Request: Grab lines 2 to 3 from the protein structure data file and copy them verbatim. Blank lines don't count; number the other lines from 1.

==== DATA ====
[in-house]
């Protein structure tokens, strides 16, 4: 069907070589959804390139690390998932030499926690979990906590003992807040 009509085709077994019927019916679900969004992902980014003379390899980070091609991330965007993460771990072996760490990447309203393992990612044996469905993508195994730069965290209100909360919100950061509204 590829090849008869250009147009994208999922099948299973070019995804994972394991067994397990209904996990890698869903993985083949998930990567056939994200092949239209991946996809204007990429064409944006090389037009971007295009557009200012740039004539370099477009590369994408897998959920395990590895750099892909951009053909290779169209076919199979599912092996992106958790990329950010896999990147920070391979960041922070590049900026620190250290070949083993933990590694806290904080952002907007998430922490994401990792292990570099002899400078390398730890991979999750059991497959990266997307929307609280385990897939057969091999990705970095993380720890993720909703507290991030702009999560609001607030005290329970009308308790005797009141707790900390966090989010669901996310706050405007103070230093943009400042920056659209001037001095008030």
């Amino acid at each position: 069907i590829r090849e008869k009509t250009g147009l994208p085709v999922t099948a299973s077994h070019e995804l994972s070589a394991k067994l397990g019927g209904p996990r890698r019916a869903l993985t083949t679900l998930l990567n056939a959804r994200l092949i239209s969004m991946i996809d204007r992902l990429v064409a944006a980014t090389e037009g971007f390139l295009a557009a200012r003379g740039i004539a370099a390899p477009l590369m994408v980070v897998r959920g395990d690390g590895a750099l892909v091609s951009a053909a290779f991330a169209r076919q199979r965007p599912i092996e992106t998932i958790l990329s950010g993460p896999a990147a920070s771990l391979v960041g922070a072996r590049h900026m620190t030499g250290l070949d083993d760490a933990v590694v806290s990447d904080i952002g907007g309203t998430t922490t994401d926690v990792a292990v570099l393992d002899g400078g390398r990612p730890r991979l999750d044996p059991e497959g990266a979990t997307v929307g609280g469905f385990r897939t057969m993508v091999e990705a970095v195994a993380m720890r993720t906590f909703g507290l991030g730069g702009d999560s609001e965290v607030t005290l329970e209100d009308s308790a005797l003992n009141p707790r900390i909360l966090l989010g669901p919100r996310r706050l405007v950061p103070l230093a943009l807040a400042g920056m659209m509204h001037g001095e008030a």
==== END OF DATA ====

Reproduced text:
């Protein structure tokens, strides 16, 4: 069907070589959804390139690390998932030499926690979990906590003992807040 009509085709077994019927019916679900969004992902980014003379390899980070091609991330965007993460771990072996760490990447309203393992990612044996469905993508195994730069965290209100909360919100950061509204 590829090849008869250009147009994208999922099948299973070019995804994972394991067994397990209904996990890698869903993985083949998930990567056939994200092949239209991946996809204007990429064409944006090389037009971007295009557009200012740039004539370099477009590369994408897998959920395990590895750099892909951009053909290779169209076919199979599912092996992106958790990329950010896999990147920070391979960041922070590049900026620190250290070949083993933990590694806290904080952002907007998430922490994401990792292990570099002899400078390398730890991979999750059991497959990266997307929307609280385990897939057969091999990705970095993380720890993720909703507290991030702009999560609001607030005290329970009308308790005797009141707790900390966090989010669901996310706050405007103070230093943009400042920056659209001037001095008030």
């Amino acid at each position: 069907i590829r090849e008869k009509t250009g147009l994208p085709v999922t099948a299973s077994h070019e995804l994972s070589a394991k067994l397990g019927g209904p996990r890698r019916a869903l993985t083949t679900l998930l990567n056939a959804r994200l092949i239209s969004m991946i996809d204007r992902l990429v064409a944006a980014t090389e037009g971007f390139l295009a557009a200012r003379g740039i004539a370099a390899p477009l590369m994408v980070v897998r959920g395990d690390g590895a750099l892909v091609s951009a053909a290779f991330a169209r076919q199979r965007p599912i092996e992106t998932i958790l990329s950010g993460p896999a990147a920070s771990l391979v960041g922070a072996r590049h900026m620190t030499g250290l070949d083993d760490a933990v590694v806290s990447d904080i952002g907007g309203t998430t922490t994401d926690v990792a292990v570099l393992d002899g400078g390398r990612p730890r991979l999750d044996p059991e497959g990266a979990t997307v929307g609280g469905f385990r897939t057969m993508v091999e990705a970095v195994a993380m720890r993720t906590f909703g507290l991030g730069g702009d999560s609001e965290v607030t005290l329970e209100d009308s308790a005797l003992n009141p707790r900390i909360l966090l989010g669901p919100r996310r706050l405007v950061p103070l230093a943009l807040a400042g920056m659209m509204h001037g001095e008030a």